Advanced AR. Apple is putting the hammer down in AR. The company already has more than 100m AR-enabled iPhones (iPhone 7) in use today, and all versions of the next iPhone will be AR-enabled. Incorporating these high-end VCSEL lasers into the iPhone will enrich the augmented reality experience. Coupled with the release of the ARKit at WWDC in early June, Apple is positioning itself to become a leader in this next generation tech movement. Separately, Apple is cornering the market for the VCSEL sensors.

Higher Margins. We also believe the iPhone enabling 3D sensing will be positive to the company’s bottom line. We anticipate the high-end iPhone SKU will incorporate a low-end and high-end VCSEL laser. The low-end will be front facing, while the high-end laser will be on the back side of the device. We believe the low-end lasers will cost $2 – $3, while the high-end lasers will range from $3 – $4. When factoring in manufacturing costs the total bill of materials could cost ~$20. We believe the high-end iPhone will market for ~$950, which the company will have added ~$100 to the price to incorporate 3D sensing. This nets in an 80% gross margin  up sell to the AR rich iPhone, compared to Apple’s overall gross margin of ~40%.

Disclaimer: We actively write about the themes in which we invest: artificial intelligence, robotics, virtual reality, and augmented reality. From time to time, we will write about companies that are in our portfolio. Content on this site including opinions on specific themes in technology, market estimates, and estimates and commentary regarding publicly traded or private companies is not intended for use in making investment decisions. We hold no obligation to update any of our projections. We express no warranties about any estimates or opinions we make.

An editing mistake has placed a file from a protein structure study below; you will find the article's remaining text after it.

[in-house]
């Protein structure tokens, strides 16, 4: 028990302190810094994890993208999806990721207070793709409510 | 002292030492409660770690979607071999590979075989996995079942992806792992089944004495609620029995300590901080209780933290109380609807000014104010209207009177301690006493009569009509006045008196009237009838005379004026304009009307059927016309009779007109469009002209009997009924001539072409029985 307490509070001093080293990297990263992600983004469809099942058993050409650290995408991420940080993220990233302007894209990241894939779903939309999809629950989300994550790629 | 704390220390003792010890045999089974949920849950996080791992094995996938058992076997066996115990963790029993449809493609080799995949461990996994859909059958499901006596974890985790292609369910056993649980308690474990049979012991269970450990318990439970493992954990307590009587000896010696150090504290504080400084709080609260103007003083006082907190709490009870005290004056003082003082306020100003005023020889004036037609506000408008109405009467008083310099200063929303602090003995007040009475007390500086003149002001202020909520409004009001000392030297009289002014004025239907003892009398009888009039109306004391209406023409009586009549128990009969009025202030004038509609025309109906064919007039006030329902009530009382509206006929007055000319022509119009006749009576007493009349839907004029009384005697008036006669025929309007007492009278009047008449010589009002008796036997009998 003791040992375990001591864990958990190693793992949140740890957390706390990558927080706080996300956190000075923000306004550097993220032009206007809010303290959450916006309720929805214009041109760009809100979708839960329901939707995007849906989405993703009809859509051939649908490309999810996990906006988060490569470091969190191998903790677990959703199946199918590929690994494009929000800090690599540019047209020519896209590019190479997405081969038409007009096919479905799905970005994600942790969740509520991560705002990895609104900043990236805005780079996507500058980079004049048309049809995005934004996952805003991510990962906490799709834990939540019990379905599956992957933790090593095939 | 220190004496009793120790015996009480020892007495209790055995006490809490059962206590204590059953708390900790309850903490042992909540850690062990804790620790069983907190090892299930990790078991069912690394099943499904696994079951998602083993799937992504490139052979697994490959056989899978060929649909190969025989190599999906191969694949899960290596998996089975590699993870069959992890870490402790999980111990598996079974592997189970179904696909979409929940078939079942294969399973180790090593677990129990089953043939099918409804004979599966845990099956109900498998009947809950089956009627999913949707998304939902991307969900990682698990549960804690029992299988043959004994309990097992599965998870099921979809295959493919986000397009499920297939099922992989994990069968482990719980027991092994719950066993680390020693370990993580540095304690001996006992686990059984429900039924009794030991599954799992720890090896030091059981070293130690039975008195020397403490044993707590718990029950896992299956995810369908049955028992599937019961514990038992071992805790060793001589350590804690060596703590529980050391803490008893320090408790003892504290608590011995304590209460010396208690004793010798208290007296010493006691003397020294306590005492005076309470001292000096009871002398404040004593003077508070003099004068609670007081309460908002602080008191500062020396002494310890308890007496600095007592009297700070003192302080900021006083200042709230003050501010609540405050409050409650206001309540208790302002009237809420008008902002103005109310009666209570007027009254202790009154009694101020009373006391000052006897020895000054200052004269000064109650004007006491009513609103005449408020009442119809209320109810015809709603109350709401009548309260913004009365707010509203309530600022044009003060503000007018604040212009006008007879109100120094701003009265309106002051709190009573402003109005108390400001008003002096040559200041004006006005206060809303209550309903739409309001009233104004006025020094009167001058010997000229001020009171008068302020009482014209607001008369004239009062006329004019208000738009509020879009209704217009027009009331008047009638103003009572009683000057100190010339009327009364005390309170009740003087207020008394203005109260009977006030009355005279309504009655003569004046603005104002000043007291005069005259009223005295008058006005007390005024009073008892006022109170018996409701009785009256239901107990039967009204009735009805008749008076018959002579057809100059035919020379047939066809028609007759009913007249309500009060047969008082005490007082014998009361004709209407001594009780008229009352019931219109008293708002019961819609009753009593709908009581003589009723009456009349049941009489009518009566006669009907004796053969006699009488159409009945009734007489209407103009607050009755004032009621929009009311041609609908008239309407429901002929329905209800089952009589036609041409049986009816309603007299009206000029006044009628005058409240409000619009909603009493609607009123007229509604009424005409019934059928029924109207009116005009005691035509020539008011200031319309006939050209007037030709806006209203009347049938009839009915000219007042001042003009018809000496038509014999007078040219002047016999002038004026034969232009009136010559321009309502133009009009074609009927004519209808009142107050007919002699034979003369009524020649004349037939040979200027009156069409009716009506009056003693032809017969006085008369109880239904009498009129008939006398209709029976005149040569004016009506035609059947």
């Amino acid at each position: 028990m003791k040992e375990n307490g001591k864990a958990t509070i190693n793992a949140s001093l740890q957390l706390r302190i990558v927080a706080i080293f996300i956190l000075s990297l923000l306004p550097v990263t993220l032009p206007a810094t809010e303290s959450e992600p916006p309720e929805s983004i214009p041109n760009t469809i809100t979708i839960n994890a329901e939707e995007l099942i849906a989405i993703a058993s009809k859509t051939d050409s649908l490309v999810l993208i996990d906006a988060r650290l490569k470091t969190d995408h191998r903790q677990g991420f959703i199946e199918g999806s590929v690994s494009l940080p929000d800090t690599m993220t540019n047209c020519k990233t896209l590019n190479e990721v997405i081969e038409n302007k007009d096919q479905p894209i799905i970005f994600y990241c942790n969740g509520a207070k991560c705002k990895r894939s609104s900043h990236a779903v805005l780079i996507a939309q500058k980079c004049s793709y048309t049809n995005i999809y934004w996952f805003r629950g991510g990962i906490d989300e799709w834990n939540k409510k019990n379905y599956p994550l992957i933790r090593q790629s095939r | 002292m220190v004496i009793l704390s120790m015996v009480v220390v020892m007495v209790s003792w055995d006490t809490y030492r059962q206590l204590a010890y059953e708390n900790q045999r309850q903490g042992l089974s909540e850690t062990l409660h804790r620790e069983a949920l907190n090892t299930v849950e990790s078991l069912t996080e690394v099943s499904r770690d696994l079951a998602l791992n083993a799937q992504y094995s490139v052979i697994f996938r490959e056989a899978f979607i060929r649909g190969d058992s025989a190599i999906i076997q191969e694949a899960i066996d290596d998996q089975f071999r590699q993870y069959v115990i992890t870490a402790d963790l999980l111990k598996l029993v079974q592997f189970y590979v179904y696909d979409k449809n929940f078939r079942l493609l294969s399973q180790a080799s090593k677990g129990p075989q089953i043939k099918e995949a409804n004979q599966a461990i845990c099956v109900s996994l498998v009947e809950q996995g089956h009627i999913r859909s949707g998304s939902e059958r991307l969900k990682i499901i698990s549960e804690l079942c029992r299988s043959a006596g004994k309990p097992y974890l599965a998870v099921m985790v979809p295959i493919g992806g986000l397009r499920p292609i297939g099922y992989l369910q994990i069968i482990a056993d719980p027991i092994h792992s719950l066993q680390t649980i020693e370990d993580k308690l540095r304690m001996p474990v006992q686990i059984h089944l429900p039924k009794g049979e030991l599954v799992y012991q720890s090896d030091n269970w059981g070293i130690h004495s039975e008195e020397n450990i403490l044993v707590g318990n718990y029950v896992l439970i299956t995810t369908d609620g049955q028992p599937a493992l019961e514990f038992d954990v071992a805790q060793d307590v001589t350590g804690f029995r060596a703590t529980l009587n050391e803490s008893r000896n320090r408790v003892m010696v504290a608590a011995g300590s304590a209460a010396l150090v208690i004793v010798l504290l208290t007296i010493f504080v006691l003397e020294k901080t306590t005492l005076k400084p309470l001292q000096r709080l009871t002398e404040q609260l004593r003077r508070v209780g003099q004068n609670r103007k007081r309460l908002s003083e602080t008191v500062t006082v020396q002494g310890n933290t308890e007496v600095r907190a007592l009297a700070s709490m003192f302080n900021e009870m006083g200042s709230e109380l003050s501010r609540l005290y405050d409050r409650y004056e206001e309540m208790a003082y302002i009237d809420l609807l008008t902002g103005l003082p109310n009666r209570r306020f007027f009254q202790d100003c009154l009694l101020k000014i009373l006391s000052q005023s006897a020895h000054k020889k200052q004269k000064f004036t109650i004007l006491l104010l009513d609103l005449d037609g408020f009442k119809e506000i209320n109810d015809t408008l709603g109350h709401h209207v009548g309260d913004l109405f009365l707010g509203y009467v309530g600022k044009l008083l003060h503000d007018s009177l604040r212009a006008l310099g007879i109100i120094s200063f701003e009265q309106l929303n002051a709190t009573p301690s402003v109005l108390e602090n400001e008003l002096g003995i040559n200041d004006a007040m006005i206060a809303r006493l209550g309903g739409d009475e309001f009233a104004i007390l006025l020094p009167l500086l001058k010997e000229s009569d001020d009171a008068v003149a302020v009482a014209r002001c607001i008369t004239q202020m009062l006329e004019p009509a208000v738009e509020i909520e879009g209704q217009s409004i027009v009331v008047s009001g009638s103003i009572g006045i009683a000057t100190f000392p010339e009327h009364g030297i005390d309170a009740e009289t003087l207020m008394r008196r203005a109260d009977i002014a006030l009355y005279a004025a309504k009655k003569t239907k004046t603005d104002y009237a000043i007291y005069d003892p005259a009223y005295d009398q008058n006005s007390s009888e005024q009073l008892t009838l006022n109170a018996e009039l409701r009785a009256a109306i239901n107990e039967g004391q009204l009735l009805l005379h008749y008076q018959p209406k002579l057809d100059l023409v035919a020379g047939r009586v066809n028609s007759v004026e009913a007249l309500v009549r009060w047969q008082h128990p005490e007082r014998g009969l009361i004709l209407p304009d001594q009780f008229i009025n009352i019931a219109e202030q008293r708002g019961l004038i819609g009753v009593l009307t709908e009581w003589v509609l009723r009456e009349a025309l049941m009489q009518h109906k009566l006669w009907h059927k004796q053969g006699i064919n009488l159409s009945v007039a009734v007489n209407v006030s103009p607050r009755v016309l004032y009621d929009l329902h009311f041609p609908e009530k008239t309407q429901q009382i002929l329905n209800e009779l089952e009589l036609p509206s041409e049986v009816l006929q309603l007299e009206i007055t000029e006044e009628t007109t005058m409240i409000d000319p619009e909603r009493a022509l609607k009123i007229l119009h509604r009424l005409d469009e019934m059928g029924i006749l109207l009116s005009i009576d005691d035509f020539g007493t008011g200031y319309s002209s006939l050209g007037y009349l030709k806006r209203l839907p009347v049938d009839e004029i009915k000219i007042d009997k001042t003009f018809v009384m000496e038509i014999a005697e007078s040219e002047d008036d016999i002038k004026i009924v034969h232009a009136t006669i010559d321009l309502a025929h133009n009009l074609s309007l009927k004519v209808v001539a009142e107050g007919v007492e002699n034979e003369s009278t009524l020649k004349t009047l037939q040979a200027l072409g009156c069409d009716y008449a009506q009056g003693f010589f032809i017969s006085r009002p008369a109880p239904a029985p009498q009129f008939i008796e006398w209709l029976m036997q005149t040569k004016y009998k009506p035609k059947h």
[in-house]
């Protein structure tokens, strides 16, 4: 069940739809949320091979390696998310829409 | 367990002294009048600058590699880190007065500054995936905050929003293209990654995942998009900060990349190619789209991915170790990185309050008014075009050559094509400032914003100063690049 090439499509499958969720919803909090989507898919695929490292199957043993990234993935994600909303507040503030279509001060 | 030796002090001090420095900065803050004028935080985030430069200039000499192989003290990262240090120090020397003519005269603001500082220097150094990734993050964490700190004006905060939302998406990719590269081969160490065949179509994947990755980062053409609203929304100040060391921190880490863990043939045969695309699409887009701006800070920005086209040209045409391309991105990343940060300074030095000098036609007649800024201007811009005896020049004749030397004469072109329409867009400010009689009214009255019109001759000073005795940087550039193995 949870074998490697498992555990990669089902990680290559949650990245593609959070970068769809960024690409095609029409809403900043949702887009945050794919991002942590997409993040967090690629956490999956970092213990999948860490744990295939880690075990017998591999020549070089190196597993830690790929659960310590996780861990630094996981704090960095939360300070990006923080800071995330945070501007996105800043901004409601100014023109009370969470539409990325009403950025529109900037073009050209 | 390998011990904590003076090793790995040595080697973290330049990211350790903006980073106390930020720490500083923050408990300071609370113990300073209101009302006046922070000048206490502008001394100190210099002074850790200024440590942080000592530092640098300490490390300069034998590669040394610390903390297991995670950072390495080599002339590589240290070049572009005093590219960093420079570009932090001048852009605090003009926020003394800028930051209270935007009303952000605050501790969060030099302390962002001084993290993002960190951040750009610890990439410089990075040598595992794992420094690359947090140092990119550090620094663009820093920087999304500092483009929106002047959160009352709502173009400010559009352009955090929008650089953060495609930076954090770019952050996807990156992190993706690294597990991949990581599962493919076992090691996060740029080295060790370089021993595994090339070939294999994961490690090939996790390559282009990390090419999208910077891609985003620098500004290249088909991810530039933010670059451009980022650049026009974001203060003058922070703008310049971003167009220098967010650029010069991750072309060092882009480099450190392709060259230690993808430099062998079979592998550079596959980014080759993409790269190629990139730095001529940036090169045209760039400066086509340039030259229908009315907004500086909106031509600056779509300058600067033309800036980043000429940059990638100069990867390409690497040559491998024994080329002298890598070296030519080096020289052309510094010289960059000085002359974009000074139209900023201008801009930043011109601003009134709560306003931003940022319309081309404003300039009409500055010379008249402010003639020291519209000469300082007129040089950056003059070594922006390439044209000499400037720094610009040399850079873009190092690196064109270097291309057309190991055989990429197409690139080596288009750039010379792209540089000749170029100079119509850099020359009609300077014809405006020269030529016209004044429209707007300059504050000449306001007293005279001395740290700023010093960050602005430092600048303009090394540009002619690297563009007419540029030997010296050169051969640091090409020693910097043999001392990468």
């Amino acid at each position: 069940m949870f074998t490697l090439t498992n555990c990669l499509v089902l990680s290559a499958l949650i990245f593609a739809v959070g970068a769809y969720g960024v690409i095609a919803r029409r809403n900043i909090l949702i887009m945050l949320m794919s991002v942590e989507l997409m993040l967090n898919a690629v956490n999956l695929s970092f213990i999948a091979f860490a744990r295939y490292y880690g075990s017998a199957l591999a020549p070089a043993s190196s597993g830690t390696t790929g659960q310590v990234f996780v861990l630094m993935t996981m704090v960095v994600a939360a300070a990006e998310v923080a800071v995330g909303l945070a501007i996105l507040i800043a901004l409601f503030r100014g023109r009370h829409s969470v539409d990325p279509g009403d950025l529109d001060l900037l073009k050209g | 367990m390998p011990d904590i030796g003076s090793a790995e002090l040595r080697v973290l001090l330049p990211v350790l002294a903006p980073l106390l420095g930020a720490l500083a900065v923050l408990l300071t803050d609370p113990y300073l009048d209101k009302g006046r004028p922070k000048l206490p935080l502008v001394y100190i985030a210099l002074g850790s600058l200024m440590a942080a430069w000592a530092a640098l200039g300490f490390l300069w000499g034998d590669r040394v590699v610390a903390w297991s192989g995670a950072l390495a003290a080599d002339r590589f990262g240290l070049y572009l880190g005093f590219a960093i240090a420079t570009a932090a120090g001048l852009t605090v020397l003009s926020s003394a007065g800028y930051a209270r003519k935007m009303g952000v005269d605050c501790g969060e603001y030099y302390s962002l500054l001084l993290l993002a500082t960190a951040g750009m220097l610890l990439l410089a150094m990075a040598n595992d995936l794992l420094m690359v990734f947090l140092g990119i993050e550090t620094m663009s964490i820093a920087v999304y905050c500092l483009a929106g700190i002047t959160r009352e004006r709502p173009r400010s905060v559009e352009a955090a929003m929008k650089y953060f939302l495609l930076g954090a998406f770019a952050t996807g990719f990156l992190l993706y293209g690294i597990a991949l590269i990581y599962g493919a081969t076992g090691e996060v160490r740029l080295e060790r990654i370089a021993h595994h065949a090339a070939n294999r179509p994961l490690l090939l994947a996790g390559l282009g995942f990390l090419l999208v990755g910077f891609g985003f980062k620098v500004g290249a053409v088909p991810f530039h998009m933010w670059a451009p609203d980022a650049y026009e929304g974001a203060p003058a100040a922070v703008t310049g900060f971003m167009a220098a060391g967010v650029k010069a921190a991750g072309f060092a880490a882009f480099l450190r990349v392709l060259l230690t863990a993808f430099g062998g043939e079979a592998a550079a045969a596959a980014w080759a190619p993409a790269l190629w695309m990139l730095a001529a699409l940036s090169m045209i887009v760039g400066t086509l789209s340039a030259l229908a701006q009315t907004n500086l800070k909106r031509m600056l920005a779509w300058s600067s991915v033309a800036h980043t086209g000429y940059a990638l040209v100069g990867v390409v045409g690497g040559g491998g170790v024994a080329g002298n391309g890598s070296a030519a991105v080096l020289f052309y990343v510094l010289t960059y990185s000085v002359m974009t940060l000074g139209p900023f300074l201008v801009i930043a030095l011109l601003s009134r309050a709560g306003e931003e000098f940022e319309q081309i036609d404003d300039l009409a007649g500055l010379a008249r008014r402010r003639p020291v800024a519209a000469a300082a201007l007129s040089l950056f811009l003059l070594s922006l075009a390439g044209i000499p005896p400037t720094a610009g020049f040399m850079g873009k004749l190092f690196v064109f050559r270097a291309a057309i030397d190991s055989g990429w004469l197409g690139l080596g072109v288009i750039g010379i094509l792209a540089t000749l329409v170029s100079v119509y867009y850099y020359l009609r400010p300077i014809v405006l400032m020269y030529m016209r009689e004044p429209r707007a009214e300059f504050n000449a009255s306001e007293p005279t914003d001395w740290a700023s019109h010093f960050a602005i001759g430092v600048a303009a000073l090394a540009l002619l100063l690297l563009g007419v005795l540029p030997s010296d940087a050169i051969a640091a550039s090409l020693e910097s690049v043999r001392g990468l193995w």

Amazon Is Building The Future of Retail by Rebuilding The Past

Earlier today, Amazon announced that it has agreed to buy Whole Foods for $13.7B, supercharging Amazon’s food effort. The market for groceries is roughly $500B, of which Amazon will immediately own $15B. Amazon is expected to do a total of $180B in total retail sales in 2018, but could exceed that number as it builds on its grocery platform.

In our piece on The Future of Retail we identified three viable categories in the future of retail: 1) Online Shopping; 2) Automated Brick & Mortar; 3) Empathic Offline Retail. And we think Amazon gets it:

They’re playing the long game, aggressively denying short term gains to establish itself as the owner of the operating system for commerce in the future. But Amazon also gets the fact that not all retail is best suited for the internet, which is why we’ve seen them dabbling in automated brick & mortar concepts.

With its purchase of Whole Foods Amazon is taking another big step forward in its attempt to lead in all three categories.

1. Online Shopping. Check. Amazon is already the clear leader.

2. Automated Brick & Mortar. The Whole Foods purchase positions Amazon to experiment with concepts like Amazon Go in a big way, pushing forward its efforts in automated brick and mortar. As we wrote previously:

This automated model works best for commoditized goods from large chain retailers and grocery stores where price is the primary selling point. Categories in which personalized service, a unique experience, and technical expertise matter less. In these commoditized categories, reducing human overhead means lower prices, which will help retailers defend their territory.

Amazon Fresh was previously available in close to 20 cities in the US. Whole Foods gives Amazon an additional 456 brick & mortar locations from which it can test automated concepts.

3. Empathic offline retail. Whole Foods is arguably one of the best grocery experiences built for scale, leveraging three uniquely human capabilities: creativity, community, and experience.

When it comes to integrating Whole Foods into Amazon’s current efforts, we see the first step as the addition of 1-hour delivery, through Amazon’s Flex network, from Whole Foods. This is likely to take 1-2 years before it is implemented across the entire Whole Foods store base. Next, we see the Amazon Go concept being integrated, although it will be some time before it’s rolled out on a larger scale. We don’t expect Amazon Go to be widespread until at least 2021.

The degree to which Amazon succeeds in each of these three categories is the degree to which they will be the dominant operating system of retail in the future, and they are well on their way. And Amazon sees the synergies between these categories. Whole Foods’ physical assets (real estate, warehousing and distribution capabilities, etc.) will accelerate a retail flywheel for Amazon to expand their brand as the everything store, available everywhere consumers think to shop.